An award rendered within an international commercial arbitration won by KK&P was successfully enforced in Russia against one of the world’s largest oilfield service companies
Recently, Russian courts issued an enforcement order against one of the world’s largest oilfield companies in a dispute won by KK&P in international commercial arbitration.
According to the circumstances of this case, the defendant (a contractor) provided for cementing services for an ultra-deep oil well at the request of the claimant (a customer). When performing the work, an accident occurred, i.e., the cement hardened prematurely, which caused the equipment to get stuck and made it impossible to use the well for its intended purposes. Given the extent of the accident, its liquidation lasted more than six months and resulted in significant expenses for the claimant. Believing that the accident was caused by the actions of the defendant, the claimant appealed to the court.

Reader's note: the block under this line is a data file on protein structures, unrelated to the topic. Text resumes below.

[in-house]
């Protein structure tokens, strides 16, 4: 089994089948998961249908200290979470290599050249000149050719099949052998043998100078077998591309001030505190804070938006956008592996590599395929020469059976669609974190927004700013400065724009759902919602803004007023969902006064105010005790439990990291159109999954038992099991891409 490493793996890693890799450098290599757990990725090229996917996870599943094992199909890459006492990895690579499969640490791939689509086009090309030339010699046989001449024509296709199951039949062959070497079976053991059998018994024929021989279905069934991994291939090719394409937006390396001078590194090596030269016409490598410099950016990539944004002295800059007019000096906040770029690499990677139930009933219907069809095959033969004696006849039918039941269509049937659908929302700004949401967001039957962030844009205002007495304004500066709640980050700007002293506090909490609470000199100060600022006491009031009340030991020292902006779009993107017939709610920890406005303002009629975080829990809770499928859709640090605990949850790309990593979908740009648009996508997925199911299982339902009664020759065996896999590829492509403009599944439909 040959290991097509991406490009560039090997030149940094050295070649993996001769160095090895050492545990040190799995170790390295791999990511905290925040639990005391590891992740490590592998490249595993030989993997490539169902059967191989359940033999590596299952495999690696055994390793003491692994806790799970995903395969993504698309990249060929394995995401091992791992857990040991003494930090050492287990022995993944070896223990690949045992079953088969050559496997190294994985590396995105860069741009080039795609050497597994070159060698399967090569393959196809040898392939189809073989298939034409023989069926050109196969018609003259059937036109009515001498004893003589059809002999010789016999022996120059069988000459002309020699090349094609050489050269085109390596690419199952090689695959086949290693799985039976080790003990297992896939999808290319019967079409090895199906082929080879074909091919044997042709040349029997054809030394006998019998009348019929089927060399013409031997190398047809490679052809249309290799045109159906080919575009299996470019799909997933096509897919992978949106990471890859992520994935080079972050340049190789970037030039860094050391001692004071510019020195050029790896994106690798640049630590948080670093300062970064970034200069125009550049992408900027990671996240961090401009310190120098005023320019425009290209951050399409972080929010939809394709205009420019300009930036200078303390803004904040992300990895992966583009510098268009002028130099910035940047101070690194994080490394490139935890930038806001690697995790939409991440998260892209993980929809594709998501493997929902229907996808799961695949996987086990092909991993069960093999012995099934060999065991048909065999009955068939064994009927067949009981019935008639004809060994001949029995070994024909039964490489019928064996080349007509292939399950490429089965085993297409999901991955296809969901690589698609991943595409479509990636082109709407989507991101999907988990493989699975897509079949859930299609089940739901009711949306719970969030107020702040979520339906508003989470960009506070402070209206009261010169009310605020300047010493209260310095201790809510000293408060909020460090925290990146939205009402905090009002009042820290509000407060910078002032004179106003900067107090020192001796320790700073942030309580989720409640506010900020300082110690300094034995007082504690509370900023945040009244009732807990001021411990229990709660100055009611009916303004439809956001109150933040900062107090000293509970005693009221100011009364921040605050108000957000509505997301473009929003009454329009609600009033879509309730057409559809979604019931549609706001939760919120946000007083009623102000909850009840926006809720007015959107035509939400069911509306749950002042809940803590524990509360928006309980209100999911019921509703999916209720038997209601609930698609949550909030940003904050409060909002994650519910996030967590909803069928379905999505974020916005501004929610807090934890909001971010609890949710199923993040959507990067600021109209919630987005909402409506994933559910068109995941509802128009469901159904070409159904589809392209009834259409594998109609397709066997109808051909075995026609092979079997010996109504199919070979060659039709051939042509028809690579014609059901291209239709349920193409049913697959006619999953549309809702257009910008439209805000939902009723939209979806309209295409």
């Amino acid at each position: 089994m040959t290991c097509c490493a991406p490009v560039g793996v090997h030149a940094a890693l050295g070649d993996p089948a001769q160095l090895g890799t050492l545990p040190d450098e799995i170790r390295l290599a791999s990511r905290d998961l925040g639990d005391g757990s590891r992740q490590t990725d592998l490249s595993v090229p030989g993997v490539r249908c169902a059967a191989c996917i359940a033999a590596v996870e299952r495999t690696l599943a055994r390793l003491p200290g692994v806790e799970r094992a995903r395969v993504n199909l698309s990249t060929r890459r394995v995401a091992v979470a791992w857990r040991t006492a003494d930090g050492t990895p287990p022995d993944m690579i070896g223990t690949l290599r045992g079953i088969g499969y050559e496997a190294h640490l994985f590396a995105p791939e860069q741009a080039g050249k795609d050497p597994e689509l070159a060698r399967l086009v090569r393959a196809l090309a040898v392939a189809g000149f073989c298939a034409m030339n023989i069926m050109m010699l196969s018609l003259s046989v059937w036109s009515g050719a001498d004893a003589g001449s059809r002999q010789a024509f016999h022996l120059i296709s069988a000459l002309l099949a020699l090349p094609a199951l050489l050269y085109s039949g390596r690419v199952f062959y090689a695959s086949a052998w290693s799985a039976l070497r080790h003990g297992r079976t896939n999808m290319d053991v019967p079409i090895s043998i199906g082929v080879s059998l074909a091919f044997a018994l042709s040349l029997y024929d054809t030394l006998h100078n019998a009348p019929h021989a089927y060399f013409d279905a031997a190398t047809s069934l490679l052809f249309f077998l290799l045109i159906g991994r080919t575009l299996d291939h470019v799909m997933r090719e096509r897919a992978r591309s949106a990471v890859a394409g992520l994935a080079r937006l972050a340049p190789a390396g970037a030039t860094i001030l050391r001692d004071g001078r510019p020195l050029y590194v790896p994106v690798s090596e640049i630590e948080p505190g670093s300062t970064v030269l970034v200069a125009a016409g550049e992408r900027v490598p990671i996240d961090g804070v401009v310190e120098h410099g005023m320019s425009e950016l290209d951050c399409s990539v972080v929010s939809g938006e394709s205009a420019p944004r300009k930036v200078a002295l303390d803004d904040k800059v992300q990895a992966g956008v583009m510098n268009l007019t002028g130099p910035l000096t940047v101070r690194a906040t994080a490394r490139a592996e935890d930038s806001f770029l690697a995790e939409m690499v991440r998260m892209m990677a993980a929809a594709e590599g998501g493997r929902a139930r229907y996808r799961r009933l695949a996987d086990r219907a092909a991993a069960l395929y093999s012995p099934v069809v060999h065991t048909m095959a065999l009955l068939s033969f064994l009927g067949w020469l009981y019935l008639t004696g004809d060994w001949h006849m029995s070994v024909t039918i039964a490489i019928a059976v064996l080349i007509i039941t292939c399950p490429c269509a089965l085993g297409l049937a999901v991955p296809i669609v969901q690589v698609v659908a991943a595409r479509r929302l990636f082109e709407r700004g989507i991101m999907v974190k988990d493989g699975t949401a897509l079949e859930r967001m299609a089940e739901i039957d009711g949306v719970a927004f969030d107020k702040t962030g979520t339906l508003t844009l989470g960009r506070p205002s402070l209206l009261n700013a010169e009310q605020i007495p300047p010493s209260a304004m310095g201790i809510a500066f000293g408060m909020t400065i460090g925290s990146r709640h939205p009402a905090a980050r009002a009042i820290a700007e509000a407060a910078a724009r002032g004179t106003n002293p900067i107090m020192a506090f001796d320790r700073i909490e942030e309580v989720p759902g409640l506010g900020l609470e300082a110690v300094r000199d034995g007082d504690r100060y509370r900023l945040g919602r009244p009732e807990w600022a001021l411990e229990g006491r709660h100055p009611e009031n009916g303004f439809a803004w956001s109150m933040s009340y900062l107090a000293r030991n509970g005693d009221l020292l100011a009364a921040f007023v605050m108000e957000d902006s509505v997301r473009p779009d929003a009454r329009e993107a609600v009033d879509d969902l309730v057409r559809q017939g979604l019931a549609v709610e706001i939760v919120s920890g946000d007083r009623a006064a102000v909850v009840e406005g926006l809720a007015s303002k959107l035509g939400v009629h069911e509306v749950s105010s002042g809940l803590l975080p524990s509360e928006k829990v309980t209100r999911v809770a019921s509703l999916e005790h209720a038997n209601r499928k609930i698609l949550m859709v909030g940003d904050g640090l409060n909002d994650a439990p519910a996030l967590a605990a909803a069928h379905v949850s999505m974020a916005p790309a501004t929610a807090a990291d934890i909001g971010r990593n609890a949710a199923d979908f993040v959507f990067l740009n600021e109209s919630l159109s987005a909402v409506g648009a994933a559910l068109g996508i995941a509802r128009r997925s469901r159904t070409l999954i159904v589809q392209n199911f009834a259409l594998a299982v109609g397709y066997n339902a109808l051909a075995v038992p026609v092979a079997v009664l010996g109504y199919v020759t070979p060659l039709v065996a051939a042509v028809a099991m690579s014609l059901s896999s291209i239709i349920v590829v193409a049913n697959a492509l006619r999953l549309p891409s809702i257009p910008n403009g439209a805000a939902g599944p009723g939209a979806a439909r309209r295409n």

KK&P won over than 90% of the claim in favour of the client in an amount several times more than the defendant’s liability under the contract by overcoming the provisions limiting the defendant’s liability for shortcomings in the work caused by the contractor. Elimination of the limitation of the contractor’s liability is unprecedented for the oilfield services market.
In overcoming the limitation of liability clause, KK&P proved that Russian law does not allow for limitation of a contractor’s liability not only for intentional violations but also for the negligent violations of the contract. Such a requirement of the law is mandatory and, therefore, cannot be changed by an agreement of the parties. The tribunal held that “…the Defendant was, at least, negligent in fulfilling its obligations. This is sufficient to conclude that the accident occurred as a result of the Defendant’s guilty actions”. Thus, the firm succeeded in lowering the standard of proof required to overcome the limit of liability since Russian courts usually require that an intentional breach of contract be proved, which is often impossible.